The Cougars scored three touchdowns and a field goal and we went hoarse yelling our praise.

My favorite parts: 60,000 heads bowed in prayer at the start of the game, hearing my children lustily sing the BYU fight song, looking at David's handsome profile framed by the mountains, and the cheering--the roars and groans--that echo off the ancient Rockies. Those giant hills are on our side.

After the game we went bowling, browsed through Blickenstaffs, and ate dinner around a round table with flavored lemonades, where Ethan and David commiserated over a few freak plays in the fourth quarter that turned the game in the Beavers' favor.

Savannah asked why they call it "homecoming." Someday she will understand. For me, it truly is coming home. Back to the beginning. Back to the start. These mountains are the cradle of my adult life, and will always be home.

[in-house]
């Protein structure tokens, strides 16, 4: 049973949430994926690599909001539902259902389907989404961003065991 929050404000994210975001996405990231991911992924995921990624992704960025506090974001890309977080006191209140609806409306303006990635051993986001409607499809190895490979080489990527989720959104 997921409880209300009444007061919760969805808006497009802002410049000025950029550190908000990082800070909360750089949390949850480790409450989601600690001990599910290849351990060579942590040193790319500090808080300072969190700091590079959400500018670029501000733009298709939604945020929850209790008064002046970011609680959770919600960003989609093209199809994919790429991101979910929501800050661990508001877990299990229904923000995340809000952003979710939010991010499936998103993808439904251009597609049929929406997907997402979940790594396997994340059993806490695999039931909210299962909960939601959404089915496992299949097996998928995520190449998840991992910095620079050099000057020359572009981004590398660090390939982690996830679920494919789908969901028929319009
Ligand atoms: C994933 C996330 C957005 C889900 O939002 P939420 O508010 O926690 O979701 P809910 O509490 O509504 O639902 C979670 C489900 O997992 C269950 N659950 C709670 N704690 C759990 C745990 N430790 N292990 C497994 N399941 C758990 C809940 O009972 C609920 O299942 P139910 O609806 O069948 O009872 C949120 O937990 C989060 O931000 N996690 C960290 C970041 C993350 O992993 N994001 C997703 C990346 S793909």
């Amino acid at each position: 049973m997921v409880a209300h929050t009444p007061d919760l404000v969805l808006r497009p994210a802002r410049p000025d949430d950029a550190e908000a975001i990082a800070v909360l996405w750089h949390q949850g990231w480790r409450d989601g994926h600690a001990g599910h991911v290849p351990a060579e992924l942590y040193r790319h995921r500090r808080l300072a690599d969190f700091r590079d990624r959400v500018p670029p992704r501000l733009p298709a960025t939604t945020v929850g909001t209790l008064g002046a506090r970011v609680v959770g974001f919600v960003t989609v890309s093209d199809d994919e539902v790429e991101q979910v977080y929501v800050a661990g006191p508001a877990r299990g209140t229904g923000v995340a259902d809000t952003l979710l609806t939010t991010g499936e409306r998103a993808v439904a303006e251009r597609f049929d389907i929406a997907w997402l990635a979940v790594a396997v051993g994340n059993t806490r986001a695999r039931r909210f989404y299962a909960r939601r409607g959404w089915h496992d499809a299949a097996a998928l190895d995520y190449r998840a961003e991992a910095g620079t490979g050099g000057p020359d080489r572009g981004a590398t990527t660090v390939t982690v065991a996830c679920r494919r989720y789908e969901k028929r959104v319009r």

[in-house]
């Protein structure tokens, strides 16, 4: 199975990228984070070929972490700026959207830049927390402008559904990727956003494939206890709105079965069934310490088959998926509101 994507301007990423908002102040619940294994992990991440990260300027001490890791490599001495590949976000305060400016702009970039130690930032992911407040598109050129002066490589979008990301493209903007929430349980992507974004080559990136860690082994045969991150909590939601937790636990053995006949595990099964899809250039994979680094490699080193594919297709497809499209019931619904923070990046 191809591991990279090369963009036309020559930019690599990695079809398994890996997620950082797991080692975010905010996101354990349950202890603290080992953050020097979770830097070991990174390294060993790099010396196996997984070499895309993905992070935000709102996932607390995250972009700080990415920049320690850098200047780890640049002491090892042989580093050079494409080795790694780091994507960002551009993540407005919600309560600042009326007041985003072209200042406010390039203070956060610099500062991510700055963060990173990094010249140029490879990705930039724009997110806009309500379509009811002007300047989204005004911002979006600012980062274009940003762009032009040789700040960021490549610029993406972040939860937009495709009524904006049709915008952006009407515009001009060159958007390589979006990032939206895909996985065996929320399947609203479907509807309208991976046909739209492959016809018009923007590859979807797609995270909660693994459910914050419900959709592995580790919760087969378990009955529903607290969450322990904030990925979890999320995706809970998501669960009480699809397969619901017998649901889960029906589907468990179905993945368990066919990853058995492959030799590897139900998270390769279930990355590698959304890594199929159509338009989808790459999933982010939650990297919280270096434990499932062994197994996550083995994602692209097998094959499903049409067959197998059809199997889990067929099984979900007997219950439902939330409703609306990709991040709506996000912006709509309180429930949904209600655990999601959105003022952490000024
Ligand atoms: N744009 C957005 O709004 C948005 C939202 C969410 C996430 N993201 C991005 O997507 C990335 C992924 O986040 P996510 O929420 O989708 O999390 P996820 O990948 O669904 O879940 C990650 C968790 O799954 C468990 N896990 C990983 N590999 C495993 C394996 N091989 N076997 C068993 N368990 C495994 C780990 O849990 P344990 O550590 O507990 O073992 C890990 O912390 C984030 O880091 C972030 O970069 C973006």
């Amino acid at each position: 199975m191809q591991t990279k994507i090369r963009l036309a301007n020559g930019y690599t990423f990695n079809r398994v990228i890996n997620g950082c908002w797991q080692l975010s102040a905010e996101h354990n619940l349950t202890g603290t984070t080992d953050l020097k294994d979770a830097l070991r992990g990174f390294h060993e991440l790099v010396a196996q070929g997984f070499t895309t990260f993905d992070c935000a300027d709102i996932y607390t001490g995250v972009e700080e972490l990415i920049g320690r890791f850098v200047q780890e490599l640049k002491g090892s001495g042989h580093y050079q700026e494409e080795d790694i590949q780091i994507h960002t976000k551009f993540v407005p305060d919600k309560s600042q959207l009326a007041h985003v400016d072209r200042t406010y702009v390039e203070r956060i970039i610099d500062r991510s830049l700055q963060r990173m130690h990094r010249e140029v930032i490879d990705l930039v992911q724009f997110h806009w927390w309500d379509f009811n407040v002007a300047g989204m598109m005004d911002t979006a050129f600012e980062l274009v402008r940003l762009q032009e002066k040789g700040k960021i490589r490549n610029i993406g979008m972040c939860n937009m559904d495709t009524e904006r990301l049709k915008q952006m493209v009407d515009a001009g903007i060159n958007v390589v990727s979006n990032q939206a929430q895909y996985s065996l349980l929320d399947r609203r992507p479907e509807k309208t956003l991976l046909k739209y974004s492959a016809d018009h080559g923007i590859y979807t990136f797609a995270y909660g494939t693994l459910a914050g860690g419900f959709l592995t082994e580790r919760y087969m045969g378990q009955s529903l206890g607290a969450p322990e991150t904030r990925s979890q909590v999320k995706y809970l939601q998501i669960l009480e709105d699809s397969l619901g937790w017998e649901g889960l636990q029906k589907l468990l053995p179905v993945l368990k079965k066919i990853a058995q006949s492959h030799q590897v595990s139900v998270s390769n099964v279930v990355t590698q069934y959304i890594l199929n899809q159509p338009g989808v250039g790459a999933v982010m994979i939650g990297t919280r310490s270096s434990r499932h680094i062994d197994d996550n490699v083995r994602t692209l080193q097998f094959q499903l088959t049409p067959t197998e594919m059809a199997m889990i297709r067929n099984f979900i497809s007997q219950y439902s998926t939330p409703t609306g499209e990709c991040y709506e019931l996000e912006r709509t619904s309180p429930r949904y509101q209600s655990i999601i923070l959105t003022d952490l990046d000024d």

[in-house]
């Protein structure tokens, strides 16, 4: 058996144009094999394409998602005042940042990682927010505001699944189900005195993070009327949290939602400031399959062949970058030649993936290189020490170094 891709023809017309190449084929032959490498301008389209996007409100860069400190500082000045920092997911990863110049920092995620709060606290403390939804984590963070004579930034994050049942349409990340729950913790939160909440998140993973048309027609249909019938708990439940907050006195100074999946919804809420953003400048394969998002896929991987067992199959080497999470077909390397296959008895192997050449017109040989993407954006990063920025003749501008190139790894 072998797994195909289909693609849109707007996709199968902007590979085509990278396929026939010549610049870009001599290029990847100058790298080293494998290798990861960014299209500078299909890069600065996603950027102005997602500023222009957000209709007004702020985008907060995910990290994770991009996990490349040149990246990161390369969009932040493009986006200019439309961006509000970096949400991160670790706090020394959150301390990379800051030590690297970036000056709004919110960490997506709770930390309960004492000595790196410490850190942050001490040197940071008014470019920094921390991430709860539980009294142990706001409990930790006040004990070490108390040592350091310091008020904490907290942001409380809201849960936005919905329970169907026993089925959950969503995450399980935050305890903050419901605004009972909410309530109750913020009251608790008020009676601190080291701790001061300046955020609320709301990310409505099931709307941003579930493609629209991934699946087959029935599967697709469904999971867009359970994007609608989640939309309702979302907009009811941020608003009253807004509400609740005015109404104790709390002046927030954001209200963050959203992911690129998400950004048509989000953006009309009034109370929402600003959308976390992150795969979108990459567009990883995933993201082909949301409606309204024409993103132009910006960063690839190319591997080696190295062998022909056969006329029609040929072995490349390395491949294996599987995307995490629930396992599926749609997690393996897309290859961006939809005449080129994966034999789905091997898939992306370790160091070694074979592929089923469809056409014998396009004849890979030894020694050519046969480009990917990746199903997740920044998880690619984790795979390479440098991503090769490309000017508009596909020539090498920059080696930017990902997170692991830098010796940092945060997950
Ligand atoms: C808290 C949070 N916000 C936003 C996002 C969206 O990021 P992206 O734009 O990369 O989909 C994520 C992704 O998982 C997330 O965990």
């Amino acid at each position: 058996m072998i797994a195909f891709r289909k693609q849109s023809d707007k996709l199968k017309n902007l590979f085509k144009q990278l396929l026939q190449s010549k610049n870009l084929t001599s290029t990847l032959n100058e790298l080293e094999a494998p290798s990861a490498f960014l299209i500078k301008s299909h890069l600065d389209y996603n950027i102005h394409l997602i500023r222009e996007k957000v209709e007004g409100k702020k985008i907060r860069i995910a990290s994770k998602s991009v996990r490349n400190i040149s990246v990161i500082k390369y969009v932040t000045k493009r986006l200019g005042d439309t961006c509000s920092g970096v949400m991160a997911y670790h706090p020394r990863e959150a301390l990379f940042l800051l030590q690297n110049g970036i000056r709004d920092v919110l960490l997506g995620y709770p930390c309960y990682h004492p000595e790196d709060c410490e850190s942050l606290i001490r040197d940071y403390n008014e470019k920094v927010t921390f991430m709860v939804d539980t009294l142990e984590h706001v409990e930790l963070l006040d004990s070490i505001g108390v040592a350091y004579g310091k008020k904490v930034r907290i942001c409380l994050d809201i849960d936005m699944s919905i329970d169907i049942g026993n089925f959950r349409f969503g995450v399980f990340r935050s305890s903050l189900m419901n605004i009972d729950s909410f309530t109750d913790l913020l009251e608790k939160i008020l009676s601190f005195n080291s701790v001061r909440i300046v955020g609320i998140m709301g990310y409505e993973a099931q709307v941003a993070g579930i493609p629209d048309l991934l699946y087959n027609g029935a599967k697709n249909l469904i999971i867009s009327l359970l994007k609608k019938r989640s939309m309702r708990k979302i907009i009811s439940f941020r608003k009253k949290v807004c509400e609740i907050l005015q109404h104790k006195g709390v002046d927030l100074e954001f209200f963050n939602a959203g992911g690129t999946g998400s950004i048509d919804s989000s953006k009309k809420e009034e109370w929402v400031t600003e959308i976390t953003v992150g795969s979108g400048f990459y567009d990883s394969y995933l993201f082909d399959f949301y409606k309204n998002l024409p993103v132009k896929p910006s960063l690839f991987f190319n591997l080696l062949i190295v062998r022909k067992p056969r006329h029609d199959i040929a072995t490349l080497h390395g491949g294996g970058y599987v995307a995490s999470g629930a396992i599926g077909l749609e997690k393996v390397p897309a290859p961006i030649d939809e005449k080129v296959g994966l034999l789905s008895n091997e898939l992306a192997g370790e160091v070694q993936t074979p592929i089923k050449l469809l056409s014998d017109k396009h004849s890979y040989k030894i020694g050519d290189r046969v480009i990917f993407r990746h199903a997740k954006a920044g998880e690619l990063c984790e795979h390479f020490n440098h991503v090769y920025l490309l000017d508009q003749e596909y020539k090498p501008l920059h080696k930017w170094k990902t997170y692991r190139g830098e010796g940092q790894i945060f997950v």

Our Winding Road

This afternoon, just at gloaming, we took David's favorite drive. The mountains were covered in a bright blush of orange and red and the clouds were low and thick, as if the flaming, changing leaves had actually caught fire in the sunset. The higher we climbed up Timpanogos, the thicker the clouds became, until the aspens at the top looked like ghosts in the mist, their black knots a thousand evil eyes keeping watch from the edge of the road.

It was eerie. It was breathtaking. It was bewitching and enchanting.

Caleb and Ethan stretched their arms out the windows to touch the cloud and imagined they were hobbits, climbing the mountain closer and closer to Smog's lair, right into the belly of the beast.

Savannah clutched her seatbelt and asked David over and over to be careful.

Olivia sighed about how it looked just like being inside a book.

David, who has driven this road dozens of times, reminisced at every bend in the road, recalling the picnic here, the nap there, the test he studied for while he sat in the sun on that lovely outcropping of granite.

As for me, I tried to memorize it all, to write it in my heart, and engrave it on my bones. That when these leaves have fallen and disintegrated into the dirt, when these giant boulders have been weathered by the wind and water into dust, when this majestic mountain itself has risen and crumbled and been swallowed by the earth, this moment will still remain.